A SCSI host adapter is a device that is used for connecting one or more SCSI devices to a computer bus. A SCSI host adapter is usually known as a SCSI controller, which is not strictly accurate, as any component that understands the SCSI protocol could be termed a controller. In this perception, all SCSI devices have a SCSI controller integrated into them, whereas host adapters are responsible for transferring the data between the input/output bus of the computer and the SCSI bus.
SCSI host adapters function as a significant adapter for FireWire ports.
SCSI host adapters are also known as SCSI adapters.
PCI cards are the most advanced SCSI host adapters, which are either 32 bits or 64 bits. The older adapters were centered on the transitional 32-bit VESA and EISA buses or on the 16-bit ISA bus. The SCSI host adapter can be natively integrated into a PC's motherboard, but this usually makes the motherboard very costly. It is best to use a standalone SCSI host adapter as it can be effortlessly transferred or replaced.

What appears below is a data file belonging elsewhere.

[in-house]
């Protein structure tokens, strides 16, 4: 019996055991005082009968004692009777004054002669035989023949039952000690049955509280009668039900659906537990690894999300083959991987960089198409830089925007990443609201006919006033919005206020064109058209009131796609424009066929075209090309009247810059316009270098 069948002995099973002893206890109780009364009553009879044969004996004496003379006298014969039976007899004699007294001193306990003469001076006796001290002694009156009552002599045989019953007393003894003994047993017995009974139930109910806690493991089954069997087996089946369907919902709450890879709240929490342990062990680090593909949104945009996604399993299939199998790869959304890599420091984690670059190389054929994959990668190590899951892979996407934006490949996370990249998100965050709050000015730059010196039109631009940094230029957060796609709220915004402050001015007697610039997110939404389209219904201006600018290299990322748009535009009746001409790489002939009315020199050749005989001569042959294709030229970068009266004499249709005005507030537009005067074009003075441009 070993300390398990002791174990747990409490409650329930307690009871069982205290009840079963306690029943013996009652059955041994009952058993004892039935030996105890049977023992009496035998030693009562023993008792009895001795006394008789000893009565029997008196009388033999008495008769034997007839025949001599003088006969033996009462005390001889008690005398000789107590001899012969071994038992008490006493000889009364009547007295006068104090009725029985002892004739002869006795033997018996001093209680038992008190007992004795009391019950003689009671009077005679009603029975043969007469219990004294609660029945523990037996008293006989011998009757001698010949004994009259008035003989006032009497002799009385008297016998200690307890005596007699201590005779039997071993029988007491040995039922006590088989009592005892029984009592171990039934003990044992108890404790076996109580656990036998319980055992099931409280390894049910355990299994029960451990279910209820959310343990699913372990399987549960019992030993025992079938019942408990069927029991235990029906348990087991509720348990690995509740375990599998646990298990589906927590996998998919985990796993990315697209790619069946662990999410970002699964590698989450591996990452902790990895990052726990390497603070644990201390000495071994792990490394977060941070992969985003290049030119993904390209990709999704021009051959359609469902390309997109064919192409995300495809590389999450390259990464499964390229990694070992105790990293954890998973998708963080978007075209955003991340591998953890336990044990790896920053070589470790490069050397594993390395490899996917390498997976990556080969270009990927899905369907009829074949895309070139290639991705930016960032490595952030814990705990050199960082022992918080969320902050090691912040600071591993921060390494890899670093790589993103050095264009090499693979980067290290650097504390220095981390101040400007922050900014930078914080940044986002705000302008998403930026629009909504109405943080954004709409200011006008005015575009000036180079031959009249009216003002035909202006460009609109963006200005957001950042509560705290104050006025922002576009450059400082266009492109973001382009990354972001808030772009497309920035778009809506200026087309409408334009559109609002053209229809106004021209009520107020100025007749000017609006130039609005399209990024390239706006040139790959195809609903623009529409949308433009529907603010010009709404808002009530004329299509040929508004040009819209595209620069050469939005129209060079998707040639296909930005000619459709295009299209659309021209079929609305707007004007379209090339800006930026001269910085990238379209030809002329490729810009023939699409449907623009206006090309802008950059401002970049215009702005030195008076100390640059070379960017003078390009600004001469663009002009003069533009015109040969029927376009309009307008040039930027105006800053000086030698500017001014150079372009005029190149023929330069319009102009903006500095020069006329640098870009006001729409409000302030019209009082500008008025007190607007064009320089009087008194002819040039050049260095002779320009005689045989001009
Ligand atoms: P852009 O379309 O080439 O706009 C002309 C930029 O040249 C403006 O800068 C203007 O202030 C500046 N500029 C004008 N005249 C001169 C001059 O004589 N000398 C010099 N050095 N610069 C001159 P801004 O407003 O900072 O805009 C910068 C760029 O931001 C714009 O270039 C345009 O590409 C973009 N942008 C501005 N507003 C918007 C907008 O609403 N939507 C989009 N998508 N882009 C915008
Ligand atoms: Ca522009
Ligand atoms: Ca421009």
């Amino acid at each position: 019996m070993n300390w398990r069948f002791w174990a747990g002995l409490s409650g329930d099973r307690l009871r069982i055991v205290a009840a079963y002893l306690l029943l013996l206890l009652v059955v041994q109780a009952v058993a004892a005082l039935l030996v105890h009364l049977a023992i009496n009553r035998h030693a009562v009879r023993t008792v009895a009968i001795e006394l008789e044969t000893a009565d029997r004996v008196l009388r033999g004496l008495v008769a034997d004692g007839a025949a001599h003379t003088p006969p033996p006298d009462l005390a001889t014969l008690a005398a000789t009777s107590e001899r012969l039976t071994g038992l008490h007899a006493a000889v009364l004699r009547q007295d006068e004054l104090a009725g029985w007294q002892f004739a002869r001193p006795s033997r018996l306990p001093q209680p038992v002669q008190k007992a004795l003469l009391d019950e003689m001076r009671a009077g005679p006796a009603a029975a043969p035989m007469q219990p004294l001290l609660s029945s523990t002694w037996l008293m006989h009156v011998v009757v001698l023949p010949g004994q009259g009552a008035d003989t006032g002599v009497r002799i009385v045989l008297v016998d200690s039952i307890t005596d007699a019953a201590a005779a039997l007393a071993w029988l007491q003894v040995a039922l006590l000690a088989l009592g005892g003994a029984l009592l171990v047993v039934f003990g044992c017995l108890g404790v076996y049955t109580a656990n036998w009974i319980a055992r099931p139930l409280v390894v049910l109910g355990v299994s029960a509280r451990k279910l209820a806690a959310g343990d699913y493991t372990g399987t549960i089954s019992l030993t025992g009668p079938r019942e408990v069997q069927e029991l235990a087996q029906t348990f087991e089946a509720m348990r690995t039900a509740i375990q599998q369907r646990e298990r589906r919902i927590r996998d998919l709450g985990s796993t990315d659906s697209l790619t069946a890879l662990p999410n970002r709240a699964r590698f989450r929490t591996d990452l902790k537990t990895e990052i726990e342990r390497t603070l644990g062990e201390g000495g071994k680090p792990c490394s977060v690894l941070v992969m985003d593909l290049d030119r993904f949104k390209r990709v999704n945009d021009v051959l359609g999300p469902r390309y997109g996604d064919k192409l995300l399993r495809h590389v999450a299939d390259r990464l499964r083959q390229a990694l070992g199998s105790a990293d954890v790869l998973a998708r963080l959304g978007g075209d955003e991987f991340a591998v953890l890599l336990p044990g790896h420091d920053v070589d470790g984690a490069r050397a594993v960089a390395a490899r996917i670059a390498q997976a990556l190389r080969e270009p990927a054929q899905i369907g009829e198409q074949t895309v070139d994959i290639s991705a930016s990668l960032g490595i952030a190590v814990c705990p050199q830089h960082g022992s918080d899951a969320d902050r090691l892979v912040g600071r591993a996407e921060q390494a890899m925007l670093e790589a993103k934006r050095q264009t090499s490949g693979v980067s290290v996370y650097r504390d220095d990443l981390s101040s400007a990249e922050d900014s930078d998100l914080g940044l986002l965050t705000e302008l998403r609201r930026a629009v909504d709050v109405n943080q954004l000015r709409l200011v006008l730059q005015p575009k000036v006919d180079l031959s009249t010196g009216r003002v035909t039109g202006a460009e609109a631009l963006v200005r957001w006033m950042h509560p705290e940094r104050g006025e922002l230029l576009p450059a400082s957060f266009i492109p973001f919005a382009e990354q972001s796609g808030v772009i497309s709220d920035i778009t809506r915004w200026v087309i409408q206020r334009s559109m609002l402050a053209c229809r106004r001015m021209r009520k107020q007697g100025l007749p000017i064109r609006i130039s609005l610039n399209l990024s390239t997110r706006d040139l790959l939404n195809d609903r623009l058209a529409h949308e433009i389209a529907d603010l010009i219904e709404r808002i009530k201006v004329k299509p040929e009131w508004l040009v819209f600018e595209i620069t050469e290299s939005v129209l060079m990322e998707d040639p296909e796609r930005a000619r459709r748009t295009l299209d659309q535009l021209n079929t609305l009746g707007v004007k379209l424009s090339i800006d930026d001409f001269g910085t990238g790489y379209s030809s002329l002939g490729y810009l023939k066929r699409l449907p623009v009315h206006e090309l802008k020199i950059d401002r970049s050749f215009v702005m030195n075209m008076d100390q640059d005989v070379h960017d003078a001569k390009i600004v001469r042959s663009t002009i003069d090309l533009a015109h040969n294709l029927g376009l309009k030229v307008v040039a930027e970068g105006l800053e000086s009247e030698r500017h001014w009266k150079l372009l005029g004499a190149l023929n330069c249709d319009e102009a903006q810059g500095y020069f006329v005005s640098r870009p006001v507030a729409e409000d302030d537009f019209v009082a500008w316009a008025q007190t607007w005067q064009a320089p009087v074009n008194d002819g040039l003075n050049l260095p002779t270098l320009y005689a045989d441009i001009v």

SCSI host adapter types are as follows:
Basic, comparatively low-performance cards: This type of card offers a cost-effective solution to connect SCSI devices that do not need a substantial amount of bandwidth, for example, SCSI scanners and CD-ROM drives. These types were quite common until 2000; however, most of them became obsolete afterward. The innovations in IDE technology, especially in the case of CD writers and CD-ROM drives, added to their downfall. Also, the introduction of the Universal Serial Bus (USB) made SCSI interfaces avoidable for the majority of scanners.
High-end cards: These cards are built for optimum functionality, generally for incredibly high-speed hard disk drives and particularly for scenarios that demand multiple high-speed drives (especially servers). These cards are comparatively expensive.
With the arrival of Serial Advanced Technology Attachment (SATA), the use of high-end SCSI host adapters is expected to decline further.